“Good riddance to the old fucker, then!” Lord Umber bellowed, moving over to slap me in the back. I smiled, feeling the tension in the room lessen somewhat as the Greatjon laughed.

I nodded in agreement, as the meeting continued, with Robb detailing his plan, taking some input from the gathered Lords but making his own informed decisions. This was an area of expertise I had no real skill with.

Predicting army movements and reacting accordingly.

Sure, I could gather the information, scout an area out and list where the enemies were, but I couldn’t really figure out what exactly would occur in the immediate future.

But, the plan was to leave a fair few archers and men-at-arms— just like with the Moat Cailin, a negligible amount of men considering their army of twenty thousand strong, but enough to hold the Twins easily.

Other armies did not have a wizard who could sneak in a castle and sack it by reducing all of its occupants to ash.

Back to the plans in motion.

We were to ride to the castle and town of Seagard, which was directly southward along the map. There, we would join up with House Mallister, assuming they didn’t betray their Lord Paramount like the Lord Frey had, and move on further south, skirting along the mountainous region on our way to Riverrun.

There, we would hit the Whispering Wood, where Tywin’s men were likely waiting, if they were sieging Riverrun— or had already taken the castle.

In both cases, the plan was to smash the army to a thousand little pieces, before relieving the siege.

“A few more men will be left to take the remaining gold in the Frey Vault back into The North.” Robb looked to Lord Umber and Glover. “I’m sure the both of you can spare the men? I’ll be sending a few of my own, as well.”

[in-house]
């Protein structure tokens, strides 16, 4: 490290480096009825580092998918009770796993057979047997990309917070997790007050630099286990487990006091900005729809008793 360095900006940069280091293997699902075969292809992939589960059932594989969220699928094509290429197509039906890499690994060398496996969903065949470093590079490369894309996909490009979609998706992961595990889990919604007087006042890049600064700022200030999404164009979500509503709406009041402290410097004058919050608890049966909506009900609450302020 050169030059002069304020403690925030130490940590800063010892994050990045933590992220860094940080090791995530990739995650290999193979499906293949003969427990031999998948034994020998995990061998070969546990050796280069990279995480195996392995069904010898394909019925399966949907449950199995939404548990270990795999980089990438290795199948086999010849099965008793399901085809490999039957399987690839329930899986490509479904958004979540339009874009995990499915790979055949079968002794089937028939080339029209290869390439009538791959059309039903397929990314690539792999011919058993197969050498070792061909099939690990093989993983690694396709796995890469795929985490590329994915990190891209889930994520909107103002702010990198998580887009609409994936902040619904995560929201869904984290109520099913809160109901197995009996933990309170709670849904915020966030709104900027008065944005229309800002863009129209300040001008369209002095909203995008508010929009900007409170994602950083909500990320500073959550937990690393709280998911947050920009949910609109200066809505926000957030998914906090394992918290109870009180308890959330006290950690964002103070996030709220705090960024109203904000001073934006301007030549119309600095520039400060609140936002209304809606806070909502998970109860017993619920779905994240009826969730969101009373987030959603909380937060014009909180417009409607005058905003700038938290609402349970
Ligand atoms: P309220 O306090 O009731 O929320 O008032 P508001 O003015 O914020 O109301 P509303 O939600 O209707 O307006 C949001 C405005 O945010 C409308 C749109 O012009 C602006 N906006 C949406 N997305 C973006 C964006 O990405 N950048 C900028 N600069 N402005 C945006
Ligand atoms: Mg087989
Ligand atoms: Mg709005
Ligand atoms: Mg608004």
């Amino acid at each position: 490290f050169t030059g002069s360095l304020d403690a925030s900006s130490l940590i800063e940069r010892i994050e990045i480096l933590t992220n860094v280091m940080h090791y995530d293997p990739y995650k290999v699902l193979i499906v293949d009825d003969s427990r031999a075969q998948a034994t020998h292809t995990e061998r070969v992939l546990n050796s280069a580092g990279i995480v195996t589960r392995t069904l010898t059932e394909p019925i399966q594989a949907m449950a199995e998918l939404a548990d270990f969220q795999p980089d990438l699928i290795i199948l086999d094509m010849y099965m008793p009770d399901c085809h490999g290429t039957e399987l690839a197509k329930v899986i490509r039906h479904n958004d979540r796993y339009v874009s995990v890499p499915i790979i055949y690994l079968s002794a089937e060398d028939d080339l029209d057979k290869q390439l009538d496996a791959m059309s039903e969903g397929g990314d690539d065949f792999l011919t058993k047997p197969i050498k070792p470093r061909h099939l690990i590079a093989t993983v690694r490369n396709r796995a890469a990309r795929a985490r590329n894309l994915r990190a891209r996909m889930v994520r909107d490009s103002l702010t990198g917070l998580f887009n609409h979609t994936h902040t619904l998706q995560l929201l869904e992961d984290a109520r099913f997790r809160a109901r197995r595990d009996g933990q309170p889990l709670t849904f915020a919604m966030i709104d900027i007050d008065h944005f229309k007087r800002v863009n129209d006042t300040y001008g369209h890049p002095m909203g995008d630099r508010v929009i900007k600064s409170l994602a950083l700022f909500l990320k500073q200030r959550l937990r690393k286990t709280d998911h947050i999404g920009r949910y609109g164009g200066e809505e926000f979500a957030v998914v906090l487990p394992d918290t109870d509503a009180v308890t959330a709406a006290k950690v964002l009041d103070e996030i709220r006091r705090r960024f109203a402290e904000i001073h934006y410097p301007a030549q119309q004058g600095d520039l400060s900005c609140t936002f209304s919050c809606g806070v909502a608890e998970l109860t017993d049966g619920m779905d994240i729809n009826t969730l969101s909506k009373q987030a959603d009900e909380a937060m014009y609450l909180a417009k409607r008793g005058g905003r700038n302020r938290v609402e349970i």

“Of course, my Lord.” Glover replied, Umber a second later.

“Right, then.” Robb took a breath and looked at all of his Lords. “We march at first light. Tell your men to get a good night’s rest, for we will need it tomorrow.”

“Aye.” They all agreed, bowing their heads to Robb before they filed out of the tent, leaving me and Robb alone.

“You think they’re going to question your authority?” I asked when we were finally left alone.

Robb snorted. “They already do. In fact, Lord Umber had even tried something of that nature, a few weeks ago. I had to deal with him accordingly. He almost lost two of his fingers before I put a stop to Grey Wind.”

I raised my eyebrows in surprise.

I guessed I wasn’t paying as much attention as I thought I was, if this happened without me knowing.

But then again, such was life. You could never be sure of what people did outside of your own realm of influence and awareness.

It was worrying in a way— and I wasn’t referring to the Lannisters, either. That House was simplistic to the extreme.